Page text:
Industries in Depth

Abandoned mines could become the farms of the future

An indoor hydroponic growing system is seen at an urban farm in Singapore June 20, 2017.  Picture taken June 20, 2017. REUTERS/Thomas White - RC113AC5AC00

An indoor hydroponic growing system is seen at an urban farm in Singapore Image: REUTERS/Thomas White

John McKenna
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Coal mines and inner-city tunnels could be transformed into farms to help feed the planet’s growing population.

Academics are exploring the use of abandoned mines and other subterranean facilities in the UK and China as alternatives to traditional agricultural land.

“There are millions of redundant coal mines and tunnels in the world which could be linked to new tunnels for crop production,” says Professor Saffa Riffat, Chair in Sustainable Energy at the University of Nottingham.

“In the UK there are over 1,500 redundant coal mines, and in China, there are over 12,000 abandoned coal mines (0.6 million m3), 7.2 billion m3 of tunnels and about one billion m3 of civic air defence tunnels.”

Farm demand

The United Nations predicts the world’s population will grow by 1 billion to reach 8.6 billion in 2030, and 9.7 billion by 2050.

This increase – coupled with an expanding global middle class that is demanding higher-quality food – will require a near doubling of current food production levels, which today still leave 815 million people chronically undernourished.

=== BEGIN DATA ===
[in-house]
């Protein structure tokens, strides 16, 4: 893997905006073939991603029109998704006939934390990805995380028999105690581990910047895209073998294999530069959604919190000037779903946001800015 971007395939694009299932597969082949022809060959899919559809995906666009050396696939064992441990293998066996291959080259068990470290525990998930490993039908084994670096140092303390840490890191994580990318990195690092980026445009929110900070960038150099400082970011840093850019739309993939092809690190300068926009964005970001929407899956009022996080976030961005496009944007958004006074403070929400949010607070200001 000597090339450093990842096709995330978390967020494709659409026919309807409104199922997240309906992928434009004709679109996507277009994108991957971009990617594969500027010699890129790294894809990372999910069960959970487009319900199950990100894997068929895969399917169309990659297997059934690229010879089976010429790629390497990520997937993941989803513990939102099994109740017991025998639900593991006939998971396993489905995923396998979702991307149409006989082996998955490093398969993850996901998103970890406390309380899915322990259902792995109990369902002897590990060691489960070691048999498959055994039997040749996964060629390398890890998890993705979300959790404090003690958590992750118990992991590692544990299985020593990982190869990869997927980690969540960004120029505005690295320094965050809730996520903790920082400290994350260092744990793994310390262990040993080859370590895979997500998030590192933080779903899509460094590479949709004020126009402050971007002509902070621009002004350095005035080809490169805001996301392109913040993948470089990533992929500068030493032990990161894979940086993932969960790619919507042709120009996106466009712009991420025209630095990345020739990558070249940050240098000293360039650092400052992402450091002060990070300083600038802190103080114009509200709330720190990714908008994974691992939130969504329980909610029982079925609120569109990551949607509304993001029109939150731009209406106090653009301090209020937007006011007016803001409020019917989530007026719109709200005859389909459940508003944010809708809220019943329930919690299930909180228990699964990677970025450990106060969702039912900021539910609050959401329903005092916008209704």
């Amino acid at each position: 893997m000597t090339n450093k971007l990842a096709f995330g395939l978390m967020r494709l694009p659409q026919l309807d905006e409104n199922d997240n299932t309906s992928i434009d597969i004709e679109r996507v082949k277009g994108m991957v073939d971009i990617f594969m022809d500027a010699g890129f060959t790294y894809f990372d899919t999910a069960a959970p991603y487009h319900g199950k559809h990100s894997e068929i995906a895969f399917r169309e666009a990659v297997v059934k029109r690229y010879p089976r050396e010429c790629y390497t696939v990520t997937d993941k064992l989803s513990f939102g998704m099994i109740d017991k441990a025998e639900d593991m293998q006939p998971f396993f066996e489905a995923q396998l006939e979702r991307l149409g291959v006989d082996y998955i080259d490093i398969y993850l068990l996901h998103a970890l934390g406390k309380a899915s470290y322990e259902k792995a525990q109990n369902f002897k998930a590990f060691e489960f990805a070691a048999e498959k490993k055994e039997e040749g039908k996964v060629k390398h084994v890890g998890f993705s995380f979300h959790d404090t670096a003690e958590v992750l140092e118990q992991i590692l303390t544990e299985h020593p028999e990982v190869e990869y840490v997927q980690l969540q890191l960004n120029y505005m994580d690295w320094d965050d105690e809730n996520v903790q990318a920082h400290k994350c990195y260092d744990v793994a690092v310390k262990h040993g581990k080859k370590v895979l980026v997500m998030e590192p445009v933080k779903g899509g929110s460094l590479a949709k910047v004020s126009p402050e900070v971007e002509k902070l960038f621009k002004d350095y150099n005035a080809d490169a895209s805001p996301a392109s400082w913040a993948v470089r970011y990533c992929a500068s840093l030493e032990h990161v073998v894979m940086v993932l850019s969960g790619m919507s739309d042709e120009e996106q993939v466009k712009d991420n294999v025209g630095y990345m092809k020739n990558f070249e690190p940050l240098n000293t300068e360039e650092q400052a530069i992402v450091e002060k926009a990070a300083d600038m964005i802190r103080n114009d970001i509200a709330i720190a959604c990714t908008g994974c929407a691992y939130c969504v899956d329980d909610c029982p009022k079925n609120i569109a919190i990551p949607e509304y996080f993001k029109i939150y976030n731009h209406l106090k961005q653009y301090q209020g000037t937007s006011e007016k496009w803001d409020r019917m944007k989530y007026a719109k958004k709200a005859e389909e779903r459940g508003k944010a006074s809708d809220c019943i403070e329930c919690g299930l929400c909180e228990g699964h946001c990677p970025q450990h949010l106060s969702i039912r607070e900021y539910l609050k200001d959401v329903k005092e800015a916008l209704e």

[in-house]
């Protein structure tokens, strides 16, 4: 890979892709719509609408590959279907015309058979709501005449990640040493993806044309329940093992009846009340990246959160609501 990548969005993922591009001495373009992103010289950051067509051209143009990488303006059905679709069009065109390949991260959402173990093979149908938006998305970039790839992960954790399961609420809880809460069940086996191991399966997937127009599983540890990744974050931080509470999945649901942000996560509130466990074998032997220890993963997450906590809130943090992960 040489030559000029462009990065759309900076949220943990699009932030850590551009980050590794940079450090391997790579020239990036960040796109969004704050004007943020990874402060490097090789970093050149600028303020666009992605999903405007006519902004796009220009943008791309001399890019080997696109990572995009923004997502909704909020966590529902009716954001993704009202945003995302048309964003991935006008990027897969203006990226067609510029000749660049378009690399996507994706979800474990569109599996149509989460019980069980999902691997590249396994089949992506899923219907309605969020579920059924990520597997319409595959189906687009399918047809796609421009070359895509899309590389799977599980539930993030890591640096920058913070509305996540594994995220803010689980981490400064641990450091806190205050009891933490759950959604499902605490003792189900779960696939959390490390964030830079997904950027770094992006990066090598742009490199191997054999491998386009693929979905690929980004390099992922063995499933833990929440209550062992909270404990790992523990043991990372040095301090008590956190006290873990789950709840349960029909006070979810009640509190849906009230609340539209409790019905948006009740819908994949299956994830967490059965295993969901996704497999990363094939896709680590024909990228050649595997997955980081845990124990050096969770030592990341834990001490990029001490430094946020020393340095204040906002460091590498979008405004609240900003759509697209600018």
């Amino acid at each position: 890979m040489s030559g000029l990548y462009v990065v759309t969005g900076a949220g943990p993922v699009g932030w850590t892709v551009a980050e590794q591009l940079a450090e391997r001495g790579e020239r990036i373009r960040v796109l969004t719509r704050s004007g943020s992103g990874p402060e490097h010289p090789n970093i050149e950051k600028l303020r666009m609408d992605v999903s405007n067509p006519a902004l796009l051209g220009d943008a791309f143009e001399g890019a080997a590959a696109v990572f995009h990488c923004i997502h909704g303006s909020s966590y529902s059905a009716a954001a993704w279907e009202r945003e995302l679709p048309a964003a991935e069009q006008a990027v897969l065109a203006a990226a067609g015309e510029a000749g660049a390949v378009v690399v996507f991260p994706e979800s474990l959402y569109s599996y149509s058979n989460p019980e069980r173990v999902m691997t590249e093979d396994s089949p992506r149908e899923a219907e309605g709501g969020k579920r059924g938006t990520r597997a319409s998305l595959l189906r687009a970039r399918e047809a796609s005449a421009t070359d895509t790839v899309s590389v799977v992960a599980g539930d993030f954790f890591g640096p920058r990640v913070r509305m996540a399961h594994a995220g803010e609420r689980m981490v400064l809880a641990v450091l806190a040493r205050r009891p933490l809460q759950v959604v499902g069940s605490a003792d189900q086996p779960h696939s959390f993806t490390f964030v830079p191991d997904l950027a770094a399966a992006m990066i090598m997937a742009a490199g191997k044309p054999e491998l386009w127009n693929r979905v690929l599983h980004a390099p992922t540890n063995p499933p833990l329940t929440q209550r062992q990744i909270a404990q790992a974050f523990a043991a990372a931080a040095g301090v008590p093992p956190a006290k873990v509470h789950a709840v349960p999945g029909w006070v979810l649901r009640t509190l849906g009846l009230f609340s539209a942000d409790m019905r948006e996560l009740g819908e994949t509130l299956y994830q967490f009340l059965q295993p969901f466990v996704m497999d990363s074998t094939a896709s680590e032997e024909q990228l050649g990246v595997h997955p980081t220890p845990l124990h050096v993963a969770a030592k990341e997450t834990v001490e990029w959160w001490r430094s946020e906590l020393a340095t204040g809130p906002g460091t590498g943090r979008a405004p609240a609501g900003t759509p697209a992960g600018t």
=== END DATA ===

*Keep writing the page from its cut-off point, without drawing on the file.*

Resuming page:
Instead of simply doubling the amount of agricultural land and all of the economic and environmental implications that would come with that, farmers and scientists are exploring new techniques for growing our food.

Riffat and his University of Nottingham colleagues are embarking on a two-to-three-year study of underground facilities in the UK and China.

They claim that a variety of crops could be grown in the subterranean farms using hydroponic planters, where plant roots are fed with nutrient-rich water. This water could be sourced from groundwater used directly or water that is condensed from ambient air.

Coloured LED units would enable photosynthesis in the absence of sunlight, while plants could breathe CO2 that has been captured from industrial emissions and stored underground.

Dome grown

Growing food inside in artificial conditions is nothing new: in Iceland, where winter can last for six months, crops have been produced in geothermal domes all year round for the past 20 years.

However, today hydroponics is being combined with digital technology to make indoor farming more efficient than ever before, leading some to call it the future of agriculture.

Have you read?

And in many cities – where the majority of the planet’s projected population growth will occur – vertical farms are appearing. These “skyscraper farms” are claimed to yield more than 32 times the level of crops per square metre as agricultural land.

However, Riffat warns that “vertical farming systems are expensive to manufacture and install, and require a large amount of water and energy for heating and cooling”.

“They are also vulnerable to extreme weather conditions, wars and terrorism,” he adds.

He argues that underground farms would be less exposed to many of these risks.

Such underground farms already exist: in London one company has converted old Second World War air raid shelters into a hydroponic farm that produces herbs and salads for London’s hotels, restaurants and supermarkets.

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Related topics:
Industries in DepthFood and WaterNature and BiodiversityEconomic Growth
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